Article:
The trail rose quickly and the view was stunning. You can see our boat waiting at anchor below the cliff.

Victoria marches up the trail. Behind Vic, the mountains give a sense of low large the island is: 22 miles long and from 2 to 6 miles wide.

Victoria pauses at a particularly picturesque overlook to – what else? – take a picture.

Here’s another view from Victoria’s perch looking east above the Scorpion anchorage.

Heading back to the boat, Victoria spotted an island fox: a species that is native to six of the eight Channel Islands. (Vic earned her merit badge for the day.) I managed to shoot some footage of this cute, red-hued predator as it made its way through the chaparral.

We lined up on the dock to board the boat for our return trip – along with dozens of campers and day-trippers. It would be a far more crowded ride back to Ventura.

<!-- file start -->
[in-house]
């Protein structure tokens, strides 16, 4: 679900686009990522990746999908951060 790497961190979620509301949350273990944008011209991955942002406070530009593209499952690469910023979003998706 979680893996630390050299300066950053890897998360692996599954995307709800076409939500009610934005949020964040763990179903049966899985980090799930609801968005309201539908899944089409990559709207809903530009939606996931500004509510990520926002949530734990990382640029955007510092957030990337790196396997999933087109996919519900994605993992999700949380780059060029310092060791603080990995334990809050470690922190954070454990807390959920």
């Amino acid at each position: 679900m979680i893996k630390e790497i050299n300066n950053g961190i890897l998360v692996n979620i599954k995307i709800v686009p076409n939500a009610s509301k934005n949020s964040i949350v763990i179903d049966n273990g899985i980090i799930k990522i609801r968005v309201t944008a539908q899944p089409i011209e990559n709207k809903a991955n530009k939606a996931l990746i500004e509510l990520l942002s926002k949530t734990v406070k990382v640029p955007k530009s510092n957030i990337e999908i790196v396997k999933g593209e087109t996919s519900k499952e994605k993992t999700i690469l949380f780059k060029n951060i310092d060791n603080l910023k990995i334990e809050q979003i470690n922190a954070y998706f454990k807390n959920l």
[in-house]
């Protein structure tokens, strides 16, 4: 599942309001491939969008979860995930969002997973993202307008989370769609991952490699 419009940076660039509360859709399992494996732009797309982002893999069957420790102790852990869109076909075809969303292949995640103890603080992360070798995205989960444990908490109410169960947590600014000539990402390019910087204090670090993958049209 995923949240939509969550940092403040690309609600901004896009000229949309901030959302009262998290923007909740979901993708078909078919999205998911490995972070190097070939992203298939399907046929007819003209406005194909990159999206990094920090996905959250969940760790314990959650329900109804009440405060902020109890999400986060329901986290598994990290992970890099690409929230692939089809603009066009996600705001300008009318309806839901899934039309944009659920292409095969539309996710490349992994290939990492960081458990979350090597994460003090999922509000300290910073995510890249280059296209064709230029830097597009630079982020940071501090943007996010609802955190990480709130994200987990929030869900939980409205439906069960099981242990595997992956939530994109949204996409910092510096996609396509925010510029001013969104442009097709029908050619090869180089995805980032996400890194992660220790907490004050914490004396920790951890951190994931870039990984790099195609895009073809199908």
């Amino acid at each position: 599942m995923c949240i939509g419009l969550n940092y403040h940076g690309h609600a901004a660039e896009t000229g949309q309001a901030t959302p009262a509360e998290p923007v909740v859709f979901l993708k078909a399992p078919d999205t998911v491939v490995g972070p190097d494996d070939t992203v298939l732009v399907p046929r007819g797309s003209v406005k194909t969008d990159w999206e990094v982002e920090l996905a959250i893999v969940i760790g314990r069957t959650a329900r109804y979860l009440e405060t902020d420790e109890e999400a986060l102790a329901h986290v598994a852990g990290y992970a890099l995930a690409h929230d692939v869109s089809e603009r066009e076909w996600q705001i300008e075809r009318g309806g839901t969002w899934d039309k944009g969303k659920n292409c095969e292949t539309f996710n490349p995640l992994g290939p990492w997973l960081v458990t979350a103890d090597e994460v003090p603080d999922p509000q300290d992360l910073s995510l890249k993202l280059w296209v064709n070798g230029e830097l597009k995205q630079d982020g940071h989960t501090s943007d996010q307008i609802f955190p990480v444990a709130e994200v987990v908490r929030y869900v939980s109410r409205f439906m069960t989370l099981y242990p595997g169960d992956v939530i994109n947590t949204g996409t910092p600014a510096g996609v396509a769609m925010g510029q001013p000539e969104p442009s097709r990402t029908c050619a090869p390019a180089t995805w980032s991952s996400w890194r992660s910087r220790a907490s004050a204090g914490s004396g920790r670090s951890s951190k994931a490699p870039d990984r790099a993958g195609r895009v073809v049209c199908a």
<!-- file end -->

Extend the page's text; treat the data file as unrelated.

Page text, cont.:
As I waited on the dock for everyone to climb down the two ladders onto the boat, I had plenty of time to study the gorgeous coastline.

Take a moment to enjoy the gentle lapping of the waves on the pebbled beach.

Now, take another moment to enjoy the hypnotic swaying of the kelp and other ocean vegetation along the coast.

With the boat’s cabin crowded with returning campers, hikers, snorkelers and kayakers – Victoria takes windy refuge on the bow of the boat.

It was a great trip to Santa Cruz Island: a brief excursion to a whole ‘nother world that’s not too far away.